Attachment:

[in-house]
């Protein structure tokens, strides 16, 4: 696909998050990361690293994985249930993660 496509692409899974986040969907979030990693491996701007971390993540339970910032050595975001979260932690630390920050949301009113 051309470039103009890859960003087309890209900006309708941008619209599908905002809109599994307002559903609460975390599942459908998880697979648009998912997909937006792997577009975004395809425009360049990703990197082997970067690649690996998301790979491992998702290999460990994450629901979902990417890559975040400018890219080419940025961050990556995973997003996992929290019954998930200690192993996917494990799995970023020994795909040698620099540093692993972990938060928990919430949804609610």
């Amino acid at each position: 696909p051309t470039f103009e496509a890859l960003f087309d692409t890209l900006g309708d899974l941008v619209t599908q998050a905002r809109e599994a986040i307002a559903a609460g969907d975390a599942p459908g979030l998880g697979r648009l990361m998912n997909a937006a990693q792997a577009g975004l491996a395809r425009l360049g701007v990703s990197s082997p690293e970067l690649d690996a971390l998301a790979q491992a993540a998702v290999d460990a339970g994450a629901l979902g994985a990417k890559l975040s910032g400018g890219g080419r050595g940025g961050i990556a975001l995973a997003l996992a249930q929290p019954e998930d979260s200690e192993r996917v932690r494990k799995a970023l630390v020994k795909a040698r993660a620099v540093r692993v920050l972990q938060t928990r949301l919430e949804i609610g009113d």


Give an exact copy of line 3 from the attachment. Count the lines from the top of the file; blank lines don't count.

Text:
């Amino acid at each position: 696909p051309t470039f103009e496509a890859l960003f087309d692409t890209l900006g309708d899974l941008v619209t599908q998050a905002r809109e599994a986040i307002a559903a609460g969907d975390a599942p459908g979030l998880g697979r648009l990361m998912n997909a937006a990693q792997a577009g975004l491996a395809r425009l360049g701007v990703s990197s082997p690293e970067l690649d690996a971390l998301a790979q491992a993540a998702v290999d460990a339970g994450a629901l979902g994985a990417k890559l975040s910032g400018g890219g080419r050595g940025g961050i990556a975001l995973a997003l996992a249930q929290p019954e998930d979260s200690e192993r996917v932690r494990k799995a970023l630390v020994k795909a040698r993660a620099v540093r692993v920050l972990q938060t928990r949301l919430e949804i609610g009113d």